On this course, each student wrote an essay/made a presentation about a “Mr. Brown,” a case study of a patient that died in hospital due to a number of (human) errors. This is especially relevant in the context of the last few weeks, as there was a national inquiry over the death of a 3 year old from our trust.

  1. Report: http://www.ombudsman.org.uk/__data/assets/pdf_file/0003/25896/An-avoidable-death-of-a-three-year-old.pdf
  2. Recent updates: http://www.torquayheraldexpress.co.uk/nhs-failed-to-treat-sepsis-boy-until-too-late/story-29528721-detail/story.html

Each student presented a different aspect of “Mr.Brown’s” treatment, including the importance of communication and the use of different drugs. It was very interesting, and good to see a tangible result of our work here in the library. It’s also nice to see the NHS prioritize continuing education, as everyone on this course was a practicing clinical staff member (from nurses to those in anesthesiology).

One Month In…

Yesterday marked the end of my first month at TSDFT. Since my last blog post I have:

  • Completed hospital induction with over 100 other new clinical and non-clinical trust staff. Some highlights of this two day affair included: a 30 minute presentation on hand washing, multiple tea breaks, and learning how to lift boxes.
  • Gone on a 2.5hr tour of the wards, thus getting to meet clinical staff and see the hospital “in-action.” This was very informative, as it helped contextualize my work. Also my manager is thinking about conducting short database tutorials on the wards, and so it was important to see which departments were interested in this scheme.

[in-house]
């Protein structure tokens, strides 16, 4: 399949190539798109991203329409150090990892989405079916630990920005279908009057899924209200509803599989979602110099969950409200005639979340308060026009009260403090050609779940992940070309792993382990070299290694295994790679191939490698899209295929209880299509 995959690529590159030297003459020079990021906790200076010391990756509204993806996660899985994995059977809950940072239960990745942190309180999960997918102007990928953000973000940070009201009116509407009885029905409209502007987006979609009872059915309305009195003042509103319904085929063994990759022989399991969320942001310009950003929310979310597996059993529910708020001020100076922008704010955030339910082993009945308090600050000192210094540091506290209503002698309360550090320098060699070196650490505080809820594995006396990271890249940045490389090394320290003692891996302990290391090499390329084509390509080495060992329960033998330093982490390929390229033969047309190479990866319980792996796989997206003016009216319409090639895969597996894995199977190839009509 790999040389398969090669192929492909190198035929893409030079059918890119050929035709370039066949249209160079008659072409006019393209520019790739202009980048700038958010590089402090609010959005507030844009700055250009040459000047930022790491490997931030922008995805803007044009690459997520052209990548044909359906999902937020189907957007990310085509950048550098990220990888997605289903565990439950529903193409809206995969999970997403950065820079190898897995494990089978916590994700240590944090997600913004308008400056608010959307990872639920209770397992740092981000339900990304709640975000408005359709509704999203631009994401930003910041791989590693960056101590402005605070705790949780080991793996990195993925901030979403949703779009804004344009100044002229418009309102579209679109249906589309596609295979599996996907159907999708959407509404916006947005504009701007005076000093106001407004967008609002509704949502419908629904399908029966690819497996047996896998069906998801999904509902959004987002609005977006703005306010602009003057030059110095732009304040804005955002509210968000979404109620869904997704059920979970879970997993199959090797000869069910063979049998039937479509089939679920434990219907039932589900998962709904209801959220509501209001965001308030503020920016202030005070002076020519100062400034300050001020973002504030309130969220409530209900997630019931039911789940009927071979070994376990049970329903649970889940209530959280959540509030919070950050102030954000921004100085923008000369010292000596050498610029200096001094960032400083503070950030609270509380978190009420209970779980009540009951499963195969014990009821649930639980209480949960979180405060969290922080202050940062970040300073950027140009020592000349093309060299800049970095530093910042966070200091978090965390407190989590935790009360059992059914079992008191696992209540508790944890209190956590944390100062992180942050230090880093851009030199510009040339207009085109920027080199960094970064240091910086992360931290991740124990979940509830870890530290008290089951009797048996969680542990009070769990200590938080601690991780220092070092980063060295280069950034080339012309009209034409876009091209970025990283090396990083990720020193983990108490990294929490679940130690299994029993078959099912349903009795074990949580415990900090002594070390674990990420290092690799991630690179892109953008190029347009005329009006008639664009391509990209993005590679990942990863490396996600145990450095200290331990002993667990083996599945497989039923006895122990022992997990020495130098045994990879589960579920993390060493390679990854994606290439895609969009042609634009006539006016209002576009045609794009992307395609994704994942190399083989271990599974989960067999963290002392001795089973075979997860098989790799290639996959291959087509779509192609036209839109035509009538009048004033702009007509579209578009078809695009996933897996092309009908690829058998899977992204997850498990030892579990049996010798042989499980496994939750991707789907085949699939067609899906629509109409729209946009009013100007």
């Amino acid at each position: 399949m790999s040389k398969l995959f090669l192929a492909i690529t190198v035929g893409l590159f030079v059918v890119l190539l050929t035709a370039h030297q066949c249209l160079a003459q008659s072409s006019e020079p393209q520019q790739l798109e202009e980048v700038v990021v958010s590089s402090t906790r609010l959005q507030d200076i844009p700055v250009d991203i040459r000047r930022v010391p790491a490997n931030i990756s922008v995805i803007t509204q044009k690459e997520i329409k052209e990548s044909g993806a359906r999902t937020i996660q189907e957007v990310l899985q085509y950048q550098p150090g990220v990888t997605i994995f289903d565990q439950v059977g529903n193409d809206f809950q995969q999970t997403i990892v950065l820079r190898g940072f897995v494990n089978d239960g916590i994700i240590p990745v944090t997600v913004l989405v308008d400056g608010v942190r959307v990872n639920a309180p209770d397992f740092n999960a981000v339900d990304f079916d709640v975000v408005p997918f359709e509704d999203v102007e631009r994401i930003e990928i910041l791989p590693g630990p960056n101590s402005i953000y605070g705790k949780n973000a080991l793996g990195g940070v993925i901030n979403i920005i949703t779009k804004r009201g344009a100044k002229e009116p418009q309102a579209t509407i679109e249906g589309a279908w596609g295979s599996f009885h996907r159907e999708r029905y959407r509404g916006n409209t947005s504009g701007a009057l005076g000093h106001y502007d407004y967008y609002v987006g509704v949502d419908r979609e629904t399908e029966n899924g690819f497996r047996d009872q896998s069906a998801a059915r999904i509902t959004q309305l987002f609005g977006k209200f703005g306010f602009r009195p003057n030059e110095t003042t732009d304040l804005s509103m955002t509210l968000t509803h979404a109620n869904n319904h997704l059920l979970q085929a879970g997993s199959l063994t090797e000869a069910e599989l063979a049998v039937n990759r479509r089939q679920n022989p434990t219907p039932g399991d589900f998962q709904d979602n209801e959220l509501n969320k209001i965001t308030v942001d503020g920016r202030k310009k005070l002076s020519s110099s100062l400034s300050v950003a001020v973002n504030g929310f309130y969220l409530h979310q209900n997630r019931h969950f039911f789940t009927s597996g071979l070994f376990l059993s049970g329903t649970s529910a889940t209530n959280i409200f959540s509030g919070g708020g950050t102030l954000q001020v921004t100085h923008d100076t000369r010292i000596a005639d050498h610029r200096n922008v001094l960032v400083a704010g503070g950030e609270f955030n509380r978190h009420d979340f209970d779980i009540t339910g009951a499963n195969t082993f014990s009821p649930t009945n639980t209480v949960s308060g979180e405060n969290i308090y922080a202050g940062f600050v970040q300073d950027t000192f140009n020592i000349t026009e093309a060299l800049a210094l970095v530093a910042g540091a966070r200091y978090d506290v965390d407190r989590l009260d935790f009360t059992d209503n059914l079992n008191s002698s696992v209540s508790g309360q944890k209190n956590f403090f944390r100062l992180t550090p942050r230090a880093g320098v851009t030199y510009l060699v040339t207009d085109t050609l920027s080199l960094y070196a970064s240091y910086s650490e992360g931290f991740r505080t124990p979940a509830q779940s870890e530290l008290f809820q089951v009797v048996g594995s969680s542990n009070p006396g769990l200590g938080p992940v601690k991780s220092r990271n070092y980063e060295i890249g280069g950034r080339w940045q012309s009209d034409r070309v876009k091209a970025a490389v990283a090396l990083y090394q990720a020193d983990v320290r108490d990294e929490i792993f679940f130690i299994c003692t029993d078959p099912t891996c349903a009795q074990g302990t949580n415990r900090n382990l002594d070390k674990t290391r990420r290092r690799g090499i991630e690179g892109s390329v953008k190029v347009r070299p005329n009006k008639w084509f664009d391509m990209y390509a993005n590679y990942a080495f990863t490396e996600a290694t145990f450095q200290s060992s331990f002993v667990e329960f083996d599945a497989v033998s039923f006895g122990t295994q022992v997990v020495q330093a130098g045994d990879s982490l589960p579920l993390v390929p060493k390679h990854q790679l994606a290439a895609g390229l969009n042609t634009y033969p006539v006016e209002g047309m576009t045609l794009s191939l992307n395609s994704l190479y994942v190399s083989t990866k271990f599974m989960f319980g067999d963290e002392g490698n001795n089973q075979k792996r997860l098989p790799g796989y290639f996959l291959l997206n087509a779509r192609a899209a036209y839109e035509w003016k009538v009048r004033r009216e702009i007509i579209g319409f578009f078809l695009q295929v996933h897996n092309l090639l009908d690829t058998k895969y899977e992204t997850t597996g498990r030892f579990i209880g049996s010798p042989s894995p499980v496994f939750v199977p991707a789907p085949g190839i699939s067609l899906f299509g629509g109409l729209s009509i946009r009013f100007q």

• Learned the difference between a healthcare assistant, trainee assistant practitioner, staff nurse, senior sister, matron…phew!
  • Conducted a journal weed, which includes throwing away 6 months of our journal holdings. This is important because as a medical library, we are ethically bound to only show the most recent (a.k.a. last 5 years) of research. Also, to be honest, we just did not have the shelf space.
  • Started hiking with the Devon Bootlegs. So far I’ve been to Dartmoor, which is really stunning. I even saw some dartmoor ponies.
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Lustleigh Village
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Dartmoor Ponies
  • Started to learn more about literature searches and the healthcare databases that we offer. The MOOC is helping a lot.
  • Updated the management catalogue. In our library we use the SWIMS catalogue to keep track of everything from users to journal holdings. This has to be updated constantly: adding new library members, deleting those who have expired, updating new books, and so forth.
  • Going through a retiring psychologist’s donated books to see which ones were still relevant and could be added to the library’s collection (after a while of searching it became abundantly clear that none of the books were younger than me…even if I added an extra 10/20 years to my age).
  • Been introduced to CQC (Ofsted for hospitals). They’re coming for inspections in February, and while the library is not a top-priority (we’re not sure if they’ll come to speak to us directly), we’ve still started to compile an evidence-base to show we’ve met their standards.